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No one kills me on the way home. In fact, I make it home in record time because it’s not paper day. My mom is on the front steps, with paper on her lap, like usual, and a pen in her hand.
“Hi,” I say when I am close enough. Her lips are moving, speaking the names and reciting the plots, before she puts them down. She says it is to make sure she has them right. I’m not sure who would think she got it wrong. She looks up at me and her quiet recitation stops.
“It’s beautiful out today,” she says.
I look around, noticing the sun and the breeze for the first time. The only thing I’ve been thinking about has been making it home without running into Jen. Or whoever would be coming to deliver the consequence of my being noticed by Garrett Reese.
“Yeah, it’s nice,” I tell my mom. She studies me.
“Lot on your mind?”
“Would it have anything to do with a boy?” she asks with a grin. She scoots over and pats the cement beside her. I take my backpack off my shoulder to sit.
“It’s not good,” I say. My mom’s grin flat lines. “Something happened. Something really, really weird.”
“Okay.” My mom puts down her pen and her face lifts with a confusing look of hope.
“A boy at school was asking about me.” I decide to skip the part about Garrett being at the library.
“Oh,” she says. Her body relaxes like a spreading puddle and she giggles. “Well, that doesn’t seem bad, does it?”
I frown at her because she should know better. She knows what happens. “This time, it’s really bad, because the guy that was asking about me is dating Jen Ballard.”
“The cheerleader girl?”
“I guess Jen wants to kill me.”
“How do you know that? Did she say that to you?”
“No. Regina...a girl in my English class told me,” I say, wondering if I should even tell her the next part. She might freak out and drag me to the doctor. Maybe she should. When I look at her, she’s got her mom-face on again, all serious and interested. Right now, it is exactly what I need. Someone on my side that will help me sort this out. “And something else happened today too. Something weird.”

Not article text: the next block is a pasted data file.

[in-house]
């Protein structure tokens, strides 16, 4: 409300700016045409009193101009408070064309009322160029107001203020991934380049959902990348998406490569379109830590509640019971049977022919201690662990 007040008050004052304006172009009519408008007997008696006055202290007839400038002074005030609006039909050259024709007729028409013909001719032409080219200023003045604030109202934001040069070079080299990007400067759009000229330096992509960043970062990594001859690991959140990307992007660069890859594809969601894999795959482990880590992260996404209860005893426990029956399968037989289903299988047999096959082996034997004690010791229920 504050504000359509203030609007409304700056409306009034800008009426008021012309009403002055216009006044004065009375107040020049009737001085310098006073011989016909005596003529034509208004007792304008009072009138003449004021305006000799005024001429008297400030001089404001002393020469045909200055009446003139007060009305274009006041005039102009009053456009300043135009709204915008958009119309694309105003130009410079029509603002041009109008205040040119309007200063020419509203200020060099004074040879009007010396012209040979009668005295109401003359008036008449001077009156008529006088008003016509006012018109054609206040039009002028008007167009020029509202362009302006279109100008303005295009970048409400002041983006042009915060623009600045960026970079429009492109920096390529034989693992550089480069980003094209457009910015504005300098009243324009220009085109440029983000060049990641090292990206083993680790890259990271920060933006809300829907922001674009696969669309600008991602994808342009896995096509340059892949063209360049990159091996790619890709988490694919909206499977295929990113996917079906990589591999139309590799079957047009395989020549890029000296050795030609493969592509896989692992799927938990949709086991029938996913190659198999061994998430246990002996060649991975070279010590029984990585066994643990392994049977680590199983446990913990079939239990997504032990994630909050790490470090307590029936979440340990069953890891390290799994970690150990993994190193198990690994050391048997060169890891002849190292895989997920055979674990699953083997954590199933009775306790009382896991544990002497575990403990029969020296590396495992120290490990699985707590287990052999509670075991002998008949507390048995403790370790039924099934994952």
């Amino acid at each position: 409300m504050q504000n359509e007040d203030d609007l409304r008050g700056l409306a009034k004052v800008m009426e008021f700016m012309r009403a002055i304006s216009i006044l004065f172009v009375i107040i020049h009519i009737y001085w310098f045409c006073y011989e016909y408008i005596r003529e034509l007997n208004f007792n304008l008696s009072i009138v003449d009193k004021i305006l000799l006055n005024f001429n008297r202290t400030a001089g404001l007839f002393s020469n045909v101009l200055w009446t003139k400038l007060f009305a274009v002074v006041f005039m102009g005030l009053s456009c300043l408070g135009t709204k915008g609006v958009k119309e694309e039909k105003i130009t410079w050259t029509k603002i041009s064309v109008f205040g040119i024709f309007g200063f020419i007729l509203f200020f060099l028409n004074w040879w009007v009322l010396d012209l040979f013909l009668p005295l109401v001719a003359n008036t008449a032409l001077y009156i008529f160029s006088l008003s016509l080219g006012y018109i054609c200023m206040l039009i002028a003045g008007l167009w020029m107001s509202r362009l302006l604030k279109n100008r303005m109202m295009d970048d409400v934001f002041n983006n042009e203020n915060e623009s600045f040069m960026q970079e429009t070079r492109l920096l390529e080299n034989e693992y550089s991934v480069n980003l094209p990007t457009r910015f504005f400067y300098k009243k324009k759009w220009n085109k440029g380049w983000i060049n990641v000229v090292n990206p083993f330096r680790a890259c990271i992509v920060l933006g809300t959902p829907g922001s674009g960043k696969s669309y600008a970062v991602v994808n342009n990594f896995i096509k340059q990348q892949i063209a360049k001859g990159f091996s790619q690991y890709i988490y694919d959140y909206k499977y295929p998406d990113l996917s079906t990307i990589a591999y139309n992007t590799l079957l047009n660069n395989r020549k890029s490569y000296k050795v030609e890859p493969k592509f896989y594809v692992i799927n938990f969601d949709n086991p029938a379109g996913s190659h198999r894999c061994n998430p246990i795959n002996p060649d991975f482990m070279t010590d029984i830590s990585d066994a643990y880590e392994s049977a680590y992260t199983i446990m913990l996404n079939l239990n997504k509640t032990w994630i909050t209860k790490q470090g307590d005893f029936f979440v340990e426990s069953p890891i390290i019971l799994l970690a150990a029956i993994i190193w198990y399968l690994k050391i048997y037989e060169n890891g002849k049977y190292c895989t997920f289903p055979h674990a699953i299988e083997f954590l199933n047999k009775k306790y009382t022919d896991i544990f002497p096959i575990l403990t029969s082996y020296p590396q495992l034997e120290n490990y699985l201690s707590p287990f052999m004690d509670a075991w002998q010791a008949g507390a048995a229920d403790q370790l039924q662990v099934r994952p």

“Weird how?” My mom’s back goes straight again, a soldier at attention. As if something weird is such a bizarre happening for me.
“Regina was saying how Jen is going to kill me and something happened.” I glance at my mom to see if she’s going to question this, but she’s sitting like a statue, so I continue. “I got really...calm. I think I might’ve had a heart attack or something. My fingers got all flinchy and then I felt really creepy...like I was outside of myself or something.”
My mother’s brow knits in the middle of her forehead and I stop talking.
“Did everything go black? Could you hear people talking to you?” she asks.
I shake my head. “No. Nothing went black. We were in study hall and the room was full of kids, but I don’t remember anyone talking to me besides Regina. The girl sitting next to me might’ve said something. I don’t remember.”
My mom sighs, almost as if she’s disappointed that I didn’t stroke out. She slides an open hand to my forehead and rests it there.
“Are you feeling okay now?”
“Yeah. What do you think it was?”
“I don't know. Probably nothing,” she says. “You feel normal. It was probably just hormones.”
We sit a minute, connected by her touch. I close my eyes. The warmth of her skin makes me feel like no matter what is wrong with me, I will be okay.
“Probably,” I agree when she drops her hand. I don’t tell her anything else. Whatever happened to me, I am fine now. And I’m even starting to wonder if I just imagined it all anyway.
“More studying?” My mom asks when I pick up my backpack off the couch.
“I’ve got a lot to do. I need to spread out,” I say on my way out the door.
“Be careful out there and don’t forget to take your flashlight, okay? Don’t talk with anyone you don’t know.”
“I never do,” I say as I close the door behind me.
The whole way to the library, I stick to the shadows, busy with listing off all the reasons why I need to go there and study. Most of them are real, but every part of me knows I’m really going because I’d like to see Garrett Reese come down the aisle again with that smile that says he wants to listen to me. I want to know if he really does. Even if, or maybe especially if, his girlfriend wants to nail me to a tree and leave me to rot.
I get to the old house and walk beside the place on the worn, dirt path. It’s only 8:00 and although the street is bathed in a faint glow from the other house lights, once I reach the tree line, it is pitch black. The moon isn’t out tonight, so I can’t see my own hand in front of my face. I pull out the flashlight and flick it on, following the beam along the ground. With all the fluttery chaos in my stomach, the darkness isn’t scary at all.